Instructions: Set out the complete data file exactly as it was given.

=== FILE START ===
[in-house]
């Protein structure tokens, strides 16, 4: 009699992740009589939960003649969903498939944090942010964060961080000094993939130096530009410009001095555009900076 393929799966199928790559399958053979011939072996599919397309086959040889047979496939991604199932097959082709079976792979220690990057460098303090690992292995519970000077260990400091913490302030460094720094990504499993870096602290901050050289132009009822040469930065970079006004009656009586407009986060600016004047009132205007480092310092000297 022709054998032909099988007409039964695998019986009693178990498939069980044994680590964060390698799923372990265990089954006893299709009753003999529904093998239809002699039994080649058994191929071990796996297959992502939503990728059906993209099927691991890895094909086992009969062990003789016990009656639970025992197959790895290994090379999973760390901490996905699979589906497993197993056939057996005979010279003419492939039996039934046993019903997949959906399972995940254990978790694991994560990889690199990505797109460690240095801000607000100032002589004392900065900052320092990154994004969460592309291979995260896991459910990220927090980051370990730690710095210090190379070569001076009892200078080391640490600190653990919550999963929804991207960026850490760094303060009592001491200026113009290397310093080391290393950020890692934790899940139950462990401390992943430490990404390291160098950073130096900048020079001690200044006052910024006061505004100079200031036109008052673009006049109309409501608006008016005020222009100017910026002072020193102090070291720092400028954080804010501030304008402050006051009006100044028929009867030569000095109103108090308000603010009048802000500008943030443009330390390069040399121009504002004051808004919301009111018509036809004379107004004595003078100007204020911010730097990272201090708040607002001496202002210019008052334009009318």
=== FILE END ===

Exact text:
[in-house]
């Protein structure tokens, strides 16, 4: 009699992740009589939960003649969903498939944090942010964060961080000094993939130096530009410009001095555009900076 393929799966199928790559399958053979011939072996599919397309086959040889047979496939991604199932097959082709079976792979220690990057460098303090690992292995519970000077260990400091913490302030460094720094990504499993870096602290901050050289132009009822040469930065970079006004009656009586407009986060600016004047009132205007480092310092000297 022709054998032909099988007409039964695998019986009693178990498939069980044994680590964060390698799923372990265990089954006893299709009753003999529904093998239809002699039994080649058994191929071990796996297959992502939503990728059906993209099927691991890895094909086992009969062990003789016990009656639970025992197959790895290994090379999973760390901490996905699979589906497993197993056939057996005979010279003419492939039996039934046993019903997949959906399972995940254990978790694991994560990889690199990505797109460690240095801000607000100032002589004392900065900052320092990154994004969460592309291979995260896991459910990220927090980051370990730690710095210090190379070569001076009892200078080391640490600190653990919550999963929804991207960026850490760094303060009592001491200026113009290397310093080391290393950020890692934790899940139950462990401390992943430490990404390291160098950073130096900048020079001690200044006052910024006061505004100079200031036109008052673009006049109309409501608006008016005020222009100017910026002072020193102090070291720092400028954080804010501030304008402050006051009006100044028929009867030569000095109103108090308000603010009048802000500008943030443009330390390069040399121009504002004051808004919301009111018509036809004379107004004595003078100007204020911010730097990272201090708040607002001496202002210019008052334009009318």